DUNBIA INSIDER

14 December 2020

DUNBIA INSIDER

 

 

 

THE FIRST INSTALLMENT OF DUNBIA'S TO TIPS IN SELECTING BEEF CATTLE FOR SLAUGHTER

 

 

 

 

Selecting Beef Cattle for Slaughter

When finishing beef cattle, your overall aim is to maximise your financial returns while producing an animal that the market wants which is ultimately, presenting a clean animal and hitting the right specification for conformation, fat class and weight.

For you to have the most control over how your beef cattle grade in the factory, it’s important to keep track of their performance through visual and handling assessments, especially for fat levels as they come up to slaughter, and by doing this you will increase your chances of meeting market specification.

Cattle are graded using the EUROP grid which assesses conformation and fat class.

Widley speaking, the conformation of the animal is largely down to the genetics of the animal and breeding. It is less influenced by husbandry compared to fat. 

 Handling Points:

To assess conformation there are three key areas to focus on
·       The depth and thickness of the round or hind quarter (A).
·       The fullness of the loin (B).
·       The thickness of the flesh over the shoulder (C).
 
 
Round/Hind Quarter
Loin
Shoulder
E
Very rounded
Wide and very thick up to shoulder
Very rounded
U
Rounded
Wide and thick up to shoulder
Rounded
R
Well developed
Still thick but less width at shoulder
Fairly well developed
O
Average to lacking development
Average to lacking thickness
Average development/almost flat
P
Poorly developed
Narrow with bones visible
Flat with bones visible
 
When you view a well conformed animal from the rear, they stand wide with convex hindquarters that are wider than their back, and from the front they are wide between the legs and thick through the shoulder. In comparison, cattle with a poor conformation, will have a straight and hollow appearance, with an often bony or angular structure.

Aside from conformation, the fat class of an animal is largely influenced by diet and sex, with heifers laying down fat more quickly than steers or bulls. This also applies to the Traditional Breeds such as Hereford and Aberdeen Angus. It is estimated that it takes four times the amount of energy for an animal to put on a kilo of fat compared to a kilo of muscle. This costs farmers more in feeding than in any financial gain from sending heavier animals.

Achieving the optimum fat class for an animal is crucial as retailers and consumers do not want meat with excess fat.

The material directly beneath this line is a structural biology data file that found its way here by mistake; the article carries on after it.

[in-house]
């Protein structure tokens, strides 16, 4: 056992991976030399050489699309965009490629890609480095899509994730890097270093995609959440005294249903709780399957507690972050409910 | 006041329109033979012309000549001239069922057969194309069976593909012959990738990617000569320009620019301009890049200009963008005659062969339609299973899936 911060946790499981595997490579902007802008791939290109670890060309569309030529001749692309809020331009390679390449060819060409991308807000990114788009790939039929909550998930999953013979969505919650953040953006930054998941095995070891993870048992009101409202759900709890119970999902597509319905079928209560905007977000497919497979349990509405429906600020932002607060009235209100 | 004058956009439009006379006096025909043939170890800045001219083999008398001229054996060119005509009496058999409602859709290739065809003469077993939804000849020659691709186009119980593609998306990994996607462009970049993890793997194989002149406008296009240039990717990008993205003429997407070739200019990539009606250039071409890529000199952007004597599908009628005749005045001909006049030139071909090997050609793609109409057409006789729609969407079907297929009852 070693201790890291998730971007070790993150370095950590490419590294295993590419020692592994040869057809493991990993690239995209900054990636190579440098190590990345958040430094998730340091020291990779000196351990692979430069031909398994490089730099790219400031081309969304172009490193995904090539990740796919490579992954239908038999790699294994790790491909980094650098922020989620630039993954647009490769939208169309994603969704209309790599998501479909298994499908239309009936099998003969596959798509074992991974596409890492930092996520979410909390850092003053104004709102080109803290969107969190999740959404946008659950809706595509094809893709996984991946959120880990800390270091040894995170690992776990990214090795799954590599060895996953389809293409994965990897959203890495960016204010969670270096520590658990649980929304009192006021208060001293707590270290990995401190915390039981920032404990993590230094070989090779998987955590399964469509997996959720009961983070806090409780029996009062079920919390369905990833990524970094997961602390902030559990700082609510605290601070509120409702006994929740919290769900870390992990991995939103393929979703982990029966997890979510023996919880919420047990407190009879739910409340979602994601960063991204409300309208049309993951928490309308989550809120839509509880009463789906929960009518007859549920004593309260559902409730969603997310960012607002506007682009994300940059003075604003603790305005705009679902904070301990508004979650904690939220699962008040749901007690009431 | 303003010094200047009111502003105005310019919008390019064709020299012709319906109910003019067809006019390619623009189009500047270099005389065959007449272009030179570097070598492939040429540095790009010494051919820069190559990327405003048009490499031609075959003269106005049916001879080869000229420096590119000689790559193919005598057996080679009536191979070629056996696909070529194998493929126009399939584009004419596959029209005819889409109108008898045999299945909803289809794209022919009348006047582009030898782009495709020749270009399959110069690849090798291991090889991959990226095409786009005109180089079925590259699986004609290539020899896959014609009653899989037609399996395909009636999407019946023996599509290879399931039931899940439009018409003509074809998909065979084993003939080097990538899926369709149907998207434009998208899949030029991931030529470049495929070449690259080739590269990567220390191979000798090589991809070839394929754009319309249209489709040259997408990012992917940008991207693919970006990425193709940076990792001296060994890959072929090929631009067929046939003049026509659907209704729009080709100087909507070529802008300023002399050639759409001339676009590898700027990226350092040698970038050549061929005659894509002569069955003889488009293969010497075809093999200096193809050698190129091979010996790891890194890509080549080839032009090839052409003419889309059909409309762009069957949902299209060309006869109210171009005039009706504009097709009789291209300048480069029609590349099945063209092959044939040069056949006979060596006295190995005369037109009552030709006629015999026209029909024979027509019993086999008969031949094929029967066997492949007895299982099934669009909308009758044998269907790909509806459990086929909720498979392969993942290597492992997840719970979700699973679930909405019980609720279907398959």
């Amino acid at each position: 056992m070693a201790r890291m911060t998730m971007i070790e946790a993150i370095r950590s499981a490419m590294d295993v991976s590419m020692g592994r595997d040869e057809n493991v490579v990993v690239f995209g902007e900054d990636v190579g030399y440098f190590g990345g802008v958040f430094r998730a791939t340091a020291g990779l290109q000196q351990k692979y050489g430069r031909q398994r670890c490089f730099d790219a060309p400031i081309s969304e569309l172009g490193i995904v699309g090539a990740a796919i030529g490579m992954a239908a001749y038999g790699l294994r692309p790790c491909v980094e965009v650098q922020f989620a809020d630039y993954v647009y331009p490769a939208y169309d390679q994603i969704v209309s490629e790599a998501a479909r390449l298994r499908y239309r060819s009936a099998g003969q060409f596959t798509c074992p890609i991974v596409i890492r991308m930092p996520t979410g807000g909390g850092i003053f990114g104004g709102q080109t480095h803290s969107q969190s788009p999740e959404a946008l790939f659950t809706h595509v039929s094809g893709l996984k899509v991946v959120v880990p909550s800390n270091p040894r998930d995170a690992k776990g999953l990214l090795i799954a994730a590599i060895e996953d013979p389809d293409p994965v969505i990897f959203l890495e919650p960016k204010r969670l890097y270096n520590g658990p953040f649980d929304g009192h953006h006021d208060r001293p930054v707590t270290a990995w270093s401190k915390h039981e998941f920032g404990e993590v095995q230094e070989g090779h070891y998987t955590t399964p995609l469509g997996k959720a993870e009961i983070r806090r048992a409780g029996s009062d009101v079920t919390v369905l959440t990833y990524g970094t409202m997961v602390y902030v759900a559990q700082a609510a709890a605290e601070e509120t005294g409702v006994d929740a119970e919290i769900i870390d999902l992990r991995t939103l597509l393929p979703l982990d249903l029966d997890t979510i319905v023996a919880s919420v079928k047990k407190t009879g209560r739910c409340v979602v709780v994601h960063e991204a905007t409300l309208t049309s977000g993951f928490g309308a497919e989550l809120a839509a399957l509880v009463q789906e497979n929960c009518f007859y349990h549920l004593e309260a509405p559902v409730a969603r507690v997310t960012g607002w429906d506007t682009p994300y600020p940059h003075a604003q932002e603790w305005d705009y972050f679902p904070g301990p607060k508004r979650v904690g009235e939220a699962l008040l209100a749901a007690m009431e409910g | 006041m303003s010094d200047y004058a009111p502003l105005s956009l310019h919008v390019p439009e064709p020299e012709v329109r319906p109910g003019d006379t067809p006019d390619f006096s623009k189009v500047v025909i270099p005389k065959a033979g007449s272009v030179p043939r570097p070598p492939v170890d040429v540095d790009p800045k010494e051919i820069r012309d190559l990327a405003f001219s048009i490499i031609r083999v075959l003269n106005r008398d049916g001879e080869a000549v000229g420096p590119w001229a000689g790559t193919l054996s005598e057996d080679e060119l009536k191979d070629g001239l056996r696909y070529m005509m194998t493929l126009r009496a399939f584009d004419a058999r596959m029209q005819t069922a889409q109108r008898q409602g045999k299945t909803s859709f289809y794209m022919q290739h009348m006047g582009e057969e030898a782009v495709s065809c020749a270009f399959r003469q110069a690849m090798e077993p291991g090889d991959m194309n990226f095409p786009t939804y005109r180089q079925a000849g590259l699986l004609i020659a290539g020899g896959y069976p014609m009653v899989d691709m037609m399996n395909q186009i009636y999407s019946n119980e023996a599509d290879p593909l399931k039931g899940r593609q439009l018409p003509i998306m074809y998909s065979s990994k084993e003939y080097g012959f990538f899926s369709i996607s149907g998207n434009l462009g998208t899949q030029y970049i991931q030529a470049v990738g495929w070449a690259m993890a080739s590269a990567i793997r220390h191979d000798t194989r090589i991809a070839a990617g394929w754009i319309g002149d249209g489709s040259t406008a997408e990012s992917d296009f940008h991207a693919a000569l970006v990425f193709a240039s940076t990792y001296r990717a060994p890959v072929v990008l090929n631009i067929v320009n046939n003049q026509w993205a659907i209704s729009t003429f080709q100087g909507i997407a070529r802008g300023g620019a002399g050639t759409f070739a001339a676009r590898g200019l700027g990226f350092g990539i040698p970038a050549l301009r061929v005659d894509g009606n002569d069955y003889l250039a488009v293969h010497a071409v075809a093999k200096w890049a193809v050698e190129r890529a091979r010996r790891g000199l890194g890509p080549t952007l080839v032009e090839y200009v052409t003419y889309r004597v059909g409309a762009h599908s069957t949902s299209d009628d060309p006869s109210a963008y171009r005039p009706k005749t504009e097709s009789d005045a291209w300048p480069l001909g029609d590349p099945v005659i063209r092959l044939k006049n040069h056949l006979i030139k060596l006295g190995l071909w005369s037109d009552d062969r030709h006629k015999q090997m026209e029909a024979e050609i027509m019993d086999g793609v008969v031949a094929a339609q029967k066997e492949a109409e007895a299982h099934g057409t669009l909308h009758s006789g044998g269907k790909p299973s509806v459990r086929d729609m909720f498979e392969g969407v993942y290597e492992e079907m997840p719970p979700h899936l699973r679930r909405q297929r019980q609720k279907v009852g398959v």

Handling Points:

To assess fat class there are three key areas to focus on
·       The pin bonesand either side of the tail head (D).
·       The transverse processes of the loin (B).
o   Where possible, handle animals over the loin on the left side as seen from behind to best assess fat cover as this fat hangs loose away from the loin compared to the right side.
·       The ribs (E).
 
Using your fingertips, you will be able to feel the fat depth over the underlaying muscle and bone at each of the handling points. As the animal gets fatter the ends of the transverse processes over the loin and pin bones become more rounded.
 
Tail Head
Loin
Ribs
1 & 2
Skin is tight
Area is firm and unyielding
Ends of transverse processes very prominent with individual bones felt deeply
Prominent and clearly visible
3
Very thin layer of fat Yielding slightly to moderate pressure
Ends of transverse processes prominent with individual bones felt
Some fat is detectable over the bones, but individual ribs are still easily felt
4-
Thin layer of fat when skin on either side of tail head is pinched
Ends of transverse processes slightly rounded by fat and felt with light pressure
Thin layer of fat is felt over the bones with individual ribs felt with light pressure
4+
Puffier appearance with soft fat layer when felt using light pressure
Soft area around pin bones with fat spreading back towards tail head
Ends of individual transverse processes are felt only with moderate pressure
Distinct layer of fat is felt over the ribs with individual ribs felt with moderate pressure
5-
Moderate fat cover that looks puffy and feels spongy
Transverse processes are felt only with firm pressure
Thick soft fat covers the ribs with individual ribs felt with firm pressure
5+
Thick and patchy fat layer that looks very puffy and feels very spongy
Individual transverse processes cannot be felt
Ribcage is smooth with individual ribs not being felt